It was remarkable I ever moved to Laos. I’d turned down grad school in Hawaii because it was too hot. My adult life had been one extended migration north for cooler temperatures, at some point calling New Jersey, Massachusetts, and Washington state home. I hated hot weather and by extension the beach, tropical vacations, and summer. Pre-Laos, when the sun was out I was in. So when I said yes to spending two years in the tropics, you know there had to be a damn good reason.
My interest in cultural and ethnic diversity had driven nearly all the big decisions I’d made in my adult life post-college. I moved to China after learning about its different ethnic minorities. I lived in the Gobi Desert so I could see how some of those groups lived. I chose UW-Seattle for grad school because one professor specialized in Chinese ethnic groups, and I wrote my statement of purpose about my interest in that topic. When I finished graduate school and saw the position at the Traditional Arts and Ethnology Centre in Laos, I was completely galvanized by their mission to “promote pride and appreciation for the cultures and knowledge of Laos’ diverse peoples, support ethnic communities to safeguard their tangible and intangible cultural heritage, and promote their sustainable livelihood development.” Bring on the heat.
When I say I learned to like hot weather because of the positive associations I made to it in Laos that is only half of the story. I do fondly remember al fresco dining along the Mekong and Namkhan rivers. One particularly “warm” memory was Christmas 2012: I came home from work after midnight and my neighbors, barbecuing in their front yard, invited me to join. How wonderful that a late December evening could be ideal for anything other than curling up on a couch in front of a fireplace with an oversized cup of peppermint hot chocolate!
Melanin was really to blame both for my hatred of hot weather and my eventual embrace of it. Lao people are many-hued and I found myself admiring the darker of their skin tones. My boss had the perfect skin color and I noticed it wasn’t that much lighter than mine. For the first time in my life, I truly began to see darker skin as beautiful.
I am the lightest-skinned person in my family. My mother and sisters are all darker than me. When I was young, my sisters teased that if I spent too much time in the sun I would get dark and never fade. I couldn’t risk it. I needed to stay light. For beauty’s sake, to be found physically attractive by people outside of my race—and I suspected even within it—I needed to be lighter. Sunbathing? Get real. The sun was my enemy. Colorism and not discomfort kept me indoors.
As I shed my fear of becoming darker, I began to love my color. At 29, I was finally comfortable in my own skin. This allowed me to enjoy all those experiences in the sun.
What little girl doesn’t want to be beautiful? Some learn early to define that for themselves. Yet somehow, by the time I’d become a woman, I thought being beautiful was the key to being loved and that white features—paler skin, thinner nose, silky straight hair—were the key to being beautiful. Believing my ability to ever marry might rest on my being found attractive by a man outside my race, I couldn’t bear the thought of being any darker. Too much was at stake. I would never have admitted this then, but deep down it was true.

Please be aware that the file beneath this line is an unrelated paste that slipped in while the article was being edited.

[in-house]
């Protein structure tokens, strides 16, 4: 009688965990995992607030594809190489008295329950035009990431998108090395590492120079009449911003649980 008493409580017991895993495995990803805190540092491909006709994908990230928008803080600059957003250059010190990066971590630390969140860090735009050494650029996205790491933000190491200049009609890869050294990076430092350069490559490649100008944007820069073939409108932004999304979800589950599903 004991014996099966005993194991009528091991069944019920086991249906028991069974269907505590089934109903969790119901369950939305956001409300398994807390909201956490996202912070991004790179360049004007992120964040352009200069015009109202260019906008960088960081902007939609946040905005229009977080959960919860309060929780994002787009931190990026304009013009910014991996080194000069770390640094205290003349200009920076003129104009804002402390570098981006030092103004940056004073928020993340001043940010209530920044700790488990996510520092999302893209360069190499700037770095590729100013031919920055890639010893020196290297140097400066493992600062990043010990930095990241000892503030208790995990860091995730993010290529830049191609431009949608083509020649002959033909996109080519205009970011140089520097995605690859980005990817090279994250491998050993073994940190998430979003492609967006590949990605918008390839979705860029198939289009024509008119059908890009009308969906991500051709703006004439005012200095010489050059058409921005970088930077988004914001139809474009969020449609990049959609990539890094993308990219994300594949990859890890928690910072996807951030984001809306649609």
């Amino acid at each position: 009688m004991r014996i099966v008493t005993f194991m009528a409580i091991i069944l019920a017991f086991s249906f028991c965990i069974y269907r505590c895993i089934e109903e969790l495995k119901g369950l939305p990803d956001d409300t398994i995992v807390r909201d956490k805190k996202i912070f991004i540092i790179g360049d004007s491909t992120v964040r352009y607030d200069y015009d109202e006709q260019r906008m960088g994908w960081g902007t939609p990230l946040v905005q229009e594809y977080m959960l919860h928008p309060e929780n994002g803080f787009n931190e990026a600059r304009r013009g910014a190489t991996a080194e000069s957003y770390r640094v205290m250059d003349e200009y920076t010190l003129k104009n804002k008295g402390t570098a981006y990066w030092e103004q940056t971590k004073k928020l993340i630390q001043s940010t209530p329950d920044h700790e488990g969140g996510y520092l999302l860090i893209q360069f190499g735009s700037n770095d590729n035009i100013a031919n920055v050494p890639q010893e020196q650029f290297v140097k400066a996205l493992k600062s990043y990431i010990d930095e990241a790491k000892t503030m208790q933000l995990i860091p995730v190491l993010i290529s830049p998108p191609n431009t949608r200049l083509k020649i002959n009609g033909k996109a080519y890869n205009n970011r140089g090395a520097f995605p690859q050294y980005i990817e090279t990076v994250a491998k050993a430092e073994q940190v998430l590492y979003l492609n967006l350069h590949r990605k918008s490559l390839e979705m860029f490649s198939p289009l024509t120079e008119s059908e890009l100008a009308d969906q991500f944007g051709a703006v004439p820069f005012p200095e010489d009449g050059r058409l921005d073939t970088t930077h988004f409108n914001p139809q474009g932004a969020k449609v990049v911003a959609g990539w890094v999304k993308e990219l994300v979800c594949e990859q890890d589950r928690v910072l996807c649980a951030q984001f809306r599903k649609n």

I began reckoning with the words of Malcolm X:
Who taught you to hate yourself? Who taught you to hate the color of your skin? Who taught you to hate the texture of your hair? Who taught you to hate the shape of your nose and the shape of your lips? Who taught you to hate yourself from the top of your head to the soles of your feet? Who taught you to hate your own kind? Who taught you to hate the race that you belong to so much so that you don’t want to be around each other? You know. Before you come asking Mr. Muhammad does he teach hate, you should ask yourself who taught you to hate being what God made you.
My work in Laos had other positive effects on my self-image and ability to not just accept my blackness but take pride in it. Actively trying to encourage others to be proud of what made them different and unique while I struggled with that myself challenged me. It felt hypocritical to call out what was worth celebrating in other cultures while trying to suppress or minimize what might be worth celebrating in my own.
In the midst of these positive gains in self-awareness and self love, I watched racial tensions increase in the US from my tiny slice of landlocked jungle. In July 2013, the non-indictment of George Zimmerman for the murder of Trayvon Martin came out and a Lao colleague of mine asked me why there was no punishment and why it seemed like lives like mine did not matter in my country.
Things in the States continued to worsen in 2014 with the deaths of Eric Garner and Michael Brown. I broke the first rule of the internet: don’t read the comments section. Hateful comments next to avatars of white men brought back some of the anger and distrust towards whites, and specifically white men, that I hadn’t dealt with in a long time. Just in time to return home.